—Grigorenko was part of the lopsided Ryan O’Reilly deal, and has only five goals this season. He may still have some upside, but Colton Parayko was a revelation for the Blues in their long playoff run last year, and continues to get big minutes with them. He’d be a huge defensive upgrade for the Sabres.

13. Dallas: Matt Dumba (Original Pick: Radek Faksa)

—Faksa is having a respectable first year in Dallas, but Matt Dumba would be a huge boost to a very weak defensive corps. Maybe he pushes Dallas over the Blues in game seven last year.

14. Buffalo: Tanner Pearson (Original Pick: Zemgus Girgensons)

—Pearson already has 45 goals in less than 200 NHL games, and provided key scoring depth for the Kings in their 2014 cup run. He’d look awfully good on a line with Jack Eichel or Ryan O’Reilly. Looking back, this was a tough draft for Sabres fans. Just think about having Pearson & Parayko instead of Grigorenko & Girgensons. Ouch.

15. Ottawa: Jaccob Slavin (Original Pick: Cody Ceci)

—I’ve had occasion to watch some Carolina Hurricanes games this year, and Jaccob Slavin has been outstanding every time. Strong possession numbers, makes good plays, and he can put up points. Cody Ceci is maturing into a decent offensive defenseman, but hasn’t quite lived up to expectations

16. Washington: Andreas Athanasiou (Original Pick: Tom Wilson)

—Athanasiou might be the fastest skater in the NHL not named Connor McDavid. If Washington is going to win a cup, they’ll likely have to get through Pittsburgh, and what does Pittsburgh have loads of? Speed. Athanasiou would look tremendous as a Cap. Wilson has provided a bit of scoring depth, but I don’t have him in the first round in my re-draft.

17. San Jose: Olli Maatta (Original Pick: Tomas Hertl)

—Tough to tell whether Maatta will reach his lofty potential, as he’s still prone to making big mistakes, and he’s had a bit of the injury bug. Still, he’s got a ton of talent, and the Penguins are lucky to have him. Looking at last year’s Cup Final between the Sharks and Pens, if the Sharks had Maatta it would’ve obviously made a huge difference, but we’re also assuming the Pens get the Derrick Pouliot pick back…

18. Chicago: Ryan Murray (Original Pick: Teuvo Teravainen)

—They’d probably have to unload him real soon considering their salary cap issues, but defence has been the weakest position for the Blackhawks over the last few years, even in their Cup year in 2015. Either way, they did very well getting Teravainen at 18.

19. Tampa Bay: Jake McCabe (Original Pick: Andrei Vasilevskiy)

—McCabe has been Buffalo’s best kept secret this year, playing 20 minutes a game and putting up decent possession numbers. Yeah I know, his Corsi & Fenwick are under 50%, but he has played against quality competition as a rookie, and will surely be protected by the Sabres in the upcoming expansion draft. Also, keep in mind defence is an organizational weak point for Tampa, which is why I’ve moved McCabe up the board a little bit.

20. Philadelphia: Jimmy Vesey (Original Pick: Scott Laughton)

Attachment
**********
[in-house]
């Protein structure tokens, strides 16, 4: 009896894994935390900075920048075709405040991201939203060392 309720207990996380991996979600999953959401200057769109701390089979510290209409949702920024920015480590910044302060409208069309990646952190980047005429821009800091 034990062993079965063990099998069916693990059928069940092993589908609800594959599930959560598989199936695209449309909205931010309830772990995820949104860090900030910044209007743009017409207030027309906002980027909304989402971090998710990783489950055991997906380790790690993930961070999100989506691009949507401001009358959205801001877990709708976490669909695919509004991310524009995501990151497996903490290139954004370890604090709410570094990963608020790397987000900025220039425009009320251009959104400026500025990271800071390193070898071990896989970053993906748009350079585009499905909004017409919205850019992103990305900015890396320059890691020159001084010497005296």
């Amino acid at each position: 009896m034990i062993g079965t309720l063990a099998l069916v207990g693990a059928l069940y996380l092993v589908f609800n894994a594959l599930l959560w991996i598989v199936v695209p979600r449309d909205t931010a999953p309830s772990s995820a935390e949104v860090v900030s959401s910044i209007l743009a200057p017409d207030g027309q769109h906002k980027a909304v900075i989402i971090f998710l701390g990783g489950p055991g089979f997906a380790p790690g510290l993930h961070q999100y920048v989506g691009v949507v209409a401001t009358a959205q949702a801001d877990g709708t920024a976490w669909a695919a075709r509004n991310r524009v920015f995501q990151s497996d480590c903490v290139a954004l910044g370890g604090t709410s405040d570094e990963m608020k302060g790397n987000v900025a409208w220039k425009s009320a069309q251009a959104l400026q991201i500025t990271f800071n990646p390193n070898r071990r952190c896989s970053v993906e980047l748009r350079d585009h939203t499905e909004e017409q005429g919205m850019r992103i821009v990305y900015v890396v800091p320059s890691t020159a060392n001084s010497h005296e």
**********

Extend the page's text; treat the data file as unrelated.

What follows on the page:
—Vesey was initially drafted by Nashville, but ended up signing with the New York Rangers out of college as a free agent, so who knows if he’d have still gone rogue had he been drafted by the Flyers. Philly has an outstanding prospect cupboard…actually, it’s really more of a prospect bomb shelter, particularly at the goaltending and defense positions. Vesey would make the forward position equally as intimidating moving forward.

21. Calgary: Joonas Korpisalo (Original Pick: Mark Jankowski)

—Calgary has had real questions in goal this year, with Brian Elliot and Chad Johnson faltering at times. Korpisalo isn’t ready to be a number one, but he is ready for more ice time than he’s getting in Columbus under Sergei Bobrovsky. Mark Jankowski just hasn’t panned out at all.

22. Pittsburgh: Cedric Paquette (Original Pick: Olli Maatta)

—While the Penguins are obviously happy with the Maatta pick, Cedric Paquette has been tremendous in the playoffs for Tampa Bay, providing sandpaper as well as scoring depth.

23. Florida: Ben Hutton (Original Pick: Michael Matheson)

—Hutton was a fifth round steal for the Vancouver Canucks, who don’t have many of those in their drafting history. He has already played in a World Championship, and has gotten big minutes with the Canucks, though he’s currently injured. His possession numbers are a little low for Florida’s tastes, but keep in mind he’s playing in Vancouver; everyone’s possession numbers are terrible.

24. Boston: Cody Ceci (Original Pick: Malcom Subban)

—Boston has a dearth of puck movers on the back end. Ceci is a puck mover. Match made in heaven.

25. St Louis: Damon Severson (Original Pick: Jordan Schmaltz)

—Severson has seen a lot of ice on a weak Devils’ D-core. He’s a minus 24, but that’d different under Ken Hitchcock/Mike Yeo. Original pick, Jordan Schmaltz has the dubious honour of being the only 2012 first rounder who has yet to play an NHL game.

26. Vancouver: Connor Brown (Original Pick: Brendan Gaunce)

—While Brendan Gaunce hasn’t merited anything more than fourth-line minutes in his career so far, Connor Brown has shown scoring acumen in Toronto. Granted, he has the benefit of playing with Auston Matthews, but he has put up numbers at every level, and would give the Canucks a nice scoring option on the right side of Bo Horvat.

27. Phoenix/Arizona: Chris Tierney (Original Pick: Henrik Samuelsson)